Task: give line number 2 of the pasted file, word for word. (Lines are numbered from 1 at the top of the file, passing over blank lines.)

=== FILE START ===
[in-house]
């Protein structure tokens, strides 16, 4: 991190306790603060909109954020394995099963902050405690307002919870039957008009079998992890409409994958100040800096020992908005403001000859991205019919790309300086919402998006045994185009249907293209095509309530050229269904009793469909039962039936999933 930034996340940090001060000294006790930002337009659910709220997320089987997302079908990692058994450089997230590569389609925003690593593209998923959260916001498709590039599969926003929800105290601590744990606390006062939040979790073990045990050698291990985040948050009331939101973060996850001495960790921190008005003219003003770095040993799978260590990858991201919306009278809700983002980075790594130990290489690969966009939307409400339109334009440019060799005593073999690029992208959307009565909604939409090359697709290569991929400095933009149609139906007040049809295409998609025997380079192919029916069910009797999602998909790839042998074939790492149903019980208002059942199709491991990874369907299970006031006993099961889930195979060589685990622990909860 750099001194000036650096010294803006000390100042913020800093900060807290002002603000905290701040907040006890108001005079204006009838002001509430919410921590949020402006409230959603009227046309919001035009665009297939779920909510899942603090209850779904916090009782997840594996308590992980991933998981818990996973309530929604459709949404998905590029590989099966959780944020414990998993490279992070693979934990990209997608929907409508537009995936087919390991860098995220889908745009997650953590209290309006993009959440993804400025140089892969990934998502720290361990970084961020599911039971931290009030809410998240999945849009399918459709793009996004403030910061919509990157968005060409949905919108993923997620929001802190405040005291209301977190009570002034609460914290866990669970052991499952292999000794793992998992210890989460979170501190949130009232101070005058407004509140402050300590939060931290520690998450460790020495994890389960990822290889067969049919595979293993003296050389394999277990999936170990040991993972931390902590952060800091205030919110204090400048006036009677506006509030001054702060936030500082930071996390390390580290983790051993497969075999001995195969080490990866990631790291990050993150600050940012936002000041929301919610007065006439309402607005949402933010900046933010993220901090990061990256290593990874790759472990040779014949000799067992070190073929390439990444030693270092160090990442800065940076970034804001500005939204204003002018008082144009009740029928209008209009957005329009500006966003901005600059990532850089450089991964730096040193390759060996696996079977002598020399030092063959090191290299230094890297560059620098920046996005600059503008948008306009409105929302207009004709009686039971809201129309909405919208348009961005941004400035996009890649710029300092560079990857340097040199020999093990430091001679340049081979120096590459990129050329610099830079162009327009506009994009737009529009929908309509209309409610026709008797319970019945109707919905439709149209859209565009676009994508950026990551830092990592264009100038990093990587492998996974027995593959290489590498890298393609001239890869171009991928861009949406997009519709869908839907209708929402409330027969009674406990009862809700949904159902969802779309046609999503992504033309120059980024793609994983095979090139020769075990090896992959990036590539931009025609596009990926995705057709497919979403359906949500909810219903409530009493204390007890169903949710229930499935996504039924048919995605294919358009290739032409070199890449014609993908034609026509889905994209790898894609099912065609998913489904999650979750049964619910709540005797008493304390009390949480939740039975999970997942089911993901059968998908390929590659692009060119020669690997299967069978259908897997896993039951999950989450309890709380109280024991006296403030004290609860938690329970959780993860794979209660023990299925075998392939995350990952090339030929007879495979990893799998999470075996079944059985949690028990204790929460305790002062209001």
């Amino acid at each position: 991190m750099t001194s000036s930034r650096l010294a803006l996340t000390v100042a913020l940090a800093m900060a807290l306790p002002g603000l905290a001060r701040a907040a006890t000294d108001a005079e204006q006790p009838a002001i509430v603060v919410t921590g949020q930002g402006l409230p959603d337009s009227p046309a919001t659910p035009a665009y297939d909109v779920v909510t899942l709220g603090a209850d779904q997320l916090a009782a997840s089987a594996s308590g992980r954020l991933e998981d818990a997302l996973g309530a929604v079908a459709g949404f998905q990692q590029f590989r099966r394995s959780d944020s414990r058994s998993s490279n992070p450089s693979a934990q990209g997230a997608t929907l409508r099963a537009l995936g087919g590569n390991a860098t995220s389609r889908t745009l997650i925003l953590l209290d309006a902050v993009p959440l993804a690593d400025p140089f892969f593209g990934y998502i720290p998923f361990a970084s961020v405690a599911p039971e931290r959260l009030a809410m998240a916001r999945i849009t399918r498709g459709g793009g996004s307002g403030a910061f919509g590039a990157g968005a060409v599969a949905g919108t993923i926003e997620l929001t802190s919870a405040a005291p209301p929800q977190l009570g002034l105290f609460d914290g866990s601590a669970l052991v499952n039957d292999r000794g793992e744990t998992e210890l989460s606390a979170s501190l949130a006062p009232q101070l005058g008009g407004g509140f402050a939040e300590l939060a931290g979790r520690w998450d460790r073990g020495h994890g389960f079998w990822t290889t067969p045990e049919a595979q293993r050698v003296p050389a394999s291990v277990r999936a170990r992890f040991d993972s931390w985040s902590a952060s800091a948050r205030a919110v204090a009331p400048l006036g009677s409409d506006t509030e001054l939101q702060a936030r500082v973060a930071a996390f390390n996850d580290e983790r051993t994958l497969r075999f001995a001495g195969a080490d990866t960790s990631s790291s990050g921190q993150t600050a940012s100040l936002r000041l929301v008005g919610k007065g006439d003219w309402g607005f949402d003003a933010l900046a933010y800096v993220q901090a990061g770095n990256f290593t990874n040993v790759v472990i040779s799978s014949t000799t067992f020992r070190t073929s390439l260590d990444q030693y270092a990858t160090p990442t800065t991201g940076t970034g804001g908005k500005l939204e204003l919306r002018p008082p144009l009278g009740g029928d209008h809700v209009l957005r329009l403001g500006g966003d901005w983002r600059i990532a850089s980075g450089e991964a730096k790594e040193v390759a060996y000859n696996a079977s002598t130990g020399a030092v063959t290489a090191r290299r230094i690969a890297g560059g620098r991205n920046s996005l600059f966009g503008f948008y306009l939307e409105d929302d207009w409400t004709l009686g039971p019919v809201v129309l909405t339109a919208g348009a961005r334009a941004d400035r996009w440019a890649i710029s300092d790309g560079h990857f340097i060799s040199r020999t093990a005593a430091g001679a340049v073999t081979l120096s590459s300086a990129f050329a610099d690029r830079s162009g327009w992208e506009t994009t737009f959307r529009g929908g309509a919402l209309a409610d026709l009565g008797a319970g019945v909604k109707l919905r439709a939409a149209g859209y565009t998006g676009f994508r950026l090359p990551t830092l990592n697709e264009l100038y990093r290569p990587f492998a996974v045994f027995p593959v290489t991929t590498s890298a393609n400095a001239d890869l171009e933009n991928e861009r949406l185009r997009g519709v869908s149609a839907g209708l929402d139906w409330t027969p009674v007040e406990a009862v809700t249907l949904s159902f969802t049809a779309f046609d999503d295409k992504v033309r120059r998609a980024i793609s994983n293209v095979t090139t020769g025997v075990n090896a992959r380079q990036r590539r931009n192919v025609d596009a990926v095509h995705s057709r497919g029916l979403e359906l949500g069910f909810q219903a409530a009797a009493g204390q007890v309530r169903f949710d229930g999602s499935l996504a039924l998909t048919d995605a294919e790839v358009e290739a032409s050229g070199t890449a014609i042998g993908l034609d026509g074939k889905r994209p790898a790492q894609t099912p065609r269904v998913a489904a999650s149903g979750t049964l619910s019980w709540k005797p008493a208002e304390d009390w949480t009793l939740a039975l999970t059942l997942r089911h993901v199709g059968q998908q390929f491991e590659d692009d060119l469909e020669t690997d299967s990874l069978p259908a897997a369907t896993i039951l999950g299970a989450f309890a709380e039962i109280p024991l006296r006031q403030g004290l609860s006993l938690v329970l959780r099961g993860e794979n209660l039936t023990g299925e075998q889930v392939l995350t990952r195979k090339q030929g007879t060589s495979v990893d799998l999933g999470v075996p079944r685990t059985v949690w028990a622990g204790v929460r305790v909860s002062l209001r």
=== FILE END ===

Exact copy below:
């Protein structure tokens, strides 16, 4: 991190306790603060909109954020394995099963902050405690307002919870039957008009079998992890409409994958100040800096020992908005403001000859991205019919790309300086919402998006045994185009249907293209095509309530050229269904009793469909039962039936999933 930034996340940090001060000294006790930002337009659910709220997320089987997302079908990692058994450089997230590569389609925003690593593209998923959260916001498709590039599969926003929800105290601590744990606390006062939040979790073990045990050698291990985040948050009331939101973060996850001495960790921190008005003219003003770095040993799978260590990858991201919306009278809700983002980075790594130990290489690969966009939307409400339109334009440019060799005593073999690029992208959307009565909604939409090359697709290569991929400095933009149609139906007040049809295409998609025997380079192919029916069910009797999602998909790839042998074939790492149903019980208002059942199709491991990874369907299970006031006993099961889930195979060589685990622990909860 750099001194000036650096010294803006000390100042913020800093900060807290002002603000905290701040907040006890108001005079204006009838002001509430919410921590949020402006409230959603009227046309919001035009665009297939779920909510899942603090209850779904916090009782997840594996308590992980991933998981818990996973309530929604459709949404998905590029590989099966959780944020414990998993490279992070693979934990990209997608929907409508537009995936087919390991860098995220889908745009997650953590209290309006993009959440993804400025140089892969990934998502720290361990970084961020599911039971931290009030809410998240999945849009399918459709793009996004403030910061919509990157968005060409949905919108993923997620929001802190405040005291209301977190009570002034609460914290866990669970052991499952292999000794793992998992210890989460979170501190949130009232101070005058407004509140402050300590939060931290520690998450460790020495994890389960990822290889067969049919595979293993003296050389394999277990999936170990040991993972931390902590952060800091205030919110204090400048006036009677506006509030001054702060936030500082930071996390390390580290983790051993497969075999001995195969080490990866990631790291990050993150600050940012936002000041929301919610007065006439309402607005949402933010900046933010993220901090990061990256290593990874790759472990040779014949000799067992070190073929390439990444030693270092160090990442800065940076970034804001500005939204204003002018008082144009009740029928209008209009957005329009500006966003901005600059990532850089450089991964730096040193390759060996696996079977002598020399030092063959090191290299230094890297560059620098920046996005600059503008948008306009409105929302207009004709009686039971809201129309909405919208348009961005941004400035996009890649710029300092560079990857340097040199020999093990430091001679340049081979120096590459990129050329610099830079162009327009506009994009737009529009929908309509209309409610026709008797319970019945109707919905439709149209859209565009676009994508950026990551830092990592264009100038990093990587492998996974027995593959290489590498890298393609001239890869171009991928861009949406997009519709869908839907209708929402409330027969009674406990009862809700949904159902969802779309046609999503992504033309120059980024793609994983095979090139020769075990090896992959990036590539931009025609596009990926995705057709497919979403359906949500909810219903409530009493204390007890169903949710229930499935996504039924048919995605294919358009290739032409070199890449014609993908034609026509889905994209790898894609099912065609998913489904999650979750049964619910709540005797008493304390009390949480939740039975999970997942089911993901059968998908390929590659692009060119020669690997299967069978259908897997896993039951999950989450309890709380109280024991006296403030004290609860938690329970959780993860794979209660023990299925075998392939995350990952090339030929007879495979990893799998999470075996079944059985949690028990204790929460305790002062209001």